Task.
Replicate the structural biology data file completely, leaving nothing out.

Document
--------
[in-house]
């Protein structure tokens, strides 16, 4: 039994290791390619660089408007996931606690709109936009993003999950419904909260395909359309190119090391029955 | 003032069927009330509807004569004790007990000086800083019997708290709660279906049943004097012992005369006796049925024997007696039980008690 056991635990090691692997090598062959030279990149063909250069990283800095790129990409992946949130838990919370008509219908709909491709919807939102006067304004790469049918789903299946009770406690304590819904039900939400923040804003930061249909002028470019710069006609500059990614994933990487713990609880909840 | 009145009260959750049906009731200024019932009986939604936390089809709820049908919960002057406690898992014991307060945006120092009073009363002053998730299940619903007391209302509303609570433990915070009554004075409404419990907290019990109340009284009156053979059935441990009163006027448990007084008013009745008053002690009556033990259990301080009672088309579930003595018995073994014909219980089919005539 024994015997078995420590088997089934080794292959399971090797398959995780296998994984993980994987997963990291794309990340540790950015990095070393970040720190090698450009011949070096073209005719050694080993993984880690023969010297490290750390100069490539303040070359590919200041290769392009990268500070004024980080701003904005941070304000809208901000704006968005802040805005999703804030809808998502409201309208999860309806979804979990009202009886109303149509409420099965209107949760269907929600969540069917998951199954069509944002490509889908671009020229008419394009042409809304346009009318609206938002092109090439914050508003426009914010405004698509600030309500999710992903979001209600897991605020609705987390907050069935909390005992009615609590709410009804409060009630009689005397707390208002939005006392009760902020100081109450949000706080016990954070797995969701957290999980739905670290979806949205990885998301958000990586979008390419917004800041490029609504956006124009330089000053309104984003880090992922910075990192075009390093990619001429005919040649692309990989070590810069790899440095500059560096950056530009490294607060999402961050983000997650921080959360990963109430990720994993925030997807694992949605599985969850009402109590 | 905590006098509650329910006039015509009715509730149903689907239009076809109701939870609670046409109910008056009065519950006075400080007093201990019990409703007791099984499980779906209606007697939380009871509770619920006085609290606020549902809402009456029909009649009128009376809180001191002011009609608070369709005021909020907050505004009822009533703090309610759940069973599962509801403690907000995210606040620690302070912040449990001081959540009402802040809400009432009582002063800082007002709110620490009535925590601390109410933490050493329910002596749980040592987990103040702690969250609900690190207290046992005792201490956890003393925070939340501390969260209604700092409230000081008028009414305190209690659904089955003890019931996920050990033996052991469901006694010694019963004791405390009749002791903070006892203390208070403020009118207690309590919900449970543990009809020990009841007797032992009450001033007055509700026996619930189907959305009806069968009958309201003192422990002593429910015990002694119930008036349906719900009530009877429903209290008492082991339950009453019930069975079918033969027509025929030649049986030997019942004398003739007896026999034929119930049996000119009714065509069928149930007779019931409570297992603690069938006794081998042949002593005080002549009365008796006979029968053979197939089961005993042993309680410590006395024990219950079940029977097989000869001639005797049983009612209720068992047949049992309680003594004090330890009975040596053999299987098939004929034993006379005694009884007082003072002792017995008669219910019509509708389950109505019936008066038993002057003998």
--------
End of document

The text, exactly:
[in-house]
């Protein structure tokens, strides 16, 4: 039994290791390619660089408007996931606690709109936009993003999950419904909260395909359309190119090391029955 | 003032069927009330509807004569004790007990000086800083019997708290709660279906049943004097012992005369006796049925024997007696039980008690 056991635990090691692997090598062959030279990149063909250069990283800095790129990409992946949130838990919370008509219908709909491709919807939102006067304004790469049918789903299946009770406690304590819904039900939400923040804003930061249909002028470019710069006609500059990614994933990487713990609880909840 | 009145009260959750049906009731200024019932009986939604936390089809709820049908919960002057406690898992014991307060945006120092009073009363002053998730299940619903007391209302509303609570433990915070009554004075409404419990907290019990109340009284009156053979059935441990009163006027448990007084008013009745008053002690009556033990259990301080009672088309579930003595018995073994014909219980089919005539 024994015997078995420590088997089934080794292959399971090797398959995780296998994984993980994987997963990291794309990340540790950015990095070393970040720190090698450009011949070096073209005719050694080993993984880690023969010297490290750390100069490539303040070359590919200041290769392009990268500070004024980080701003904005941070304000809208901000704006968005802040805005999703804030809808998502409201309208999860309806979804979990009202009886109303149509409420099965209107949760269907929600969540069917998951199954069509944002490509889908671009020229008419394009042409809304346009009318609206938002092109090439914050508003426009914010405004698509600030309500999710992903979001209600897991605020609705987390907050069935909390005992009615609590709410009804409060009630009689005397707390208002939005006392009760902020100081109450949000706080016990954070797995969701957290999980739905670290979806949205990885998301958000990586979008390419917004800041490029609504956006124009330089000053309104984003880090992922910075990192075009390093990619001429005919040649692309990989070590810069790899440095500059560096950056530009490294607060999402961050983000997650921080959360990963109430990720994993925030997807694992949605599985969850009402109590 | 905590006098509650329910006039015509009715509730149903689907239009076809109701939870609670046409109910008056009065519950006075400080007093201990019990409703007791099984499980779906209606007697939380009871509770619920006085609290606020549902809402009456029909009649009128009376809180001191002011009609608070369709005021909020907050505004009822009533703090309610759940069973599962509801403690907000995210606040620690302070912040449990001081959540009402802040809400009432009582002063800082007002709110620490009535925590601390109410933490050493329910002596749980040592987990103040702690969250609900690190207290046992005792201490956890003393925070939340501390969260209604700092409230000081008028009414305190209690659904089955003890019931996920050990033996052991469901006694010694019963004791405390009749002791903070006892203390208070403020009118207690309590919900449970543990009809020990009841007797032992009450001033007055509700026996619930189907959305009806069968009958309201003192422990002593429910015990002694119930008036349906719900009530009877429903209290008492082991339950009453019930069975079918033969027509025929030649049986030997019942004398003739007896026999034929119930049996000119009714065509069928149930007779019931409570297992603690069938006794081998042949002593005080002549009365008796006979029968053979197939089961005993042993309680410590006395024990219950079940029977097989000869001639005797049983009612209720068992047949049992309680003594004090330890009975040596053999299987098939004929034993006379005694009884007082003072002792017995008669219910019509509708389950109505019936008066038993002057003998």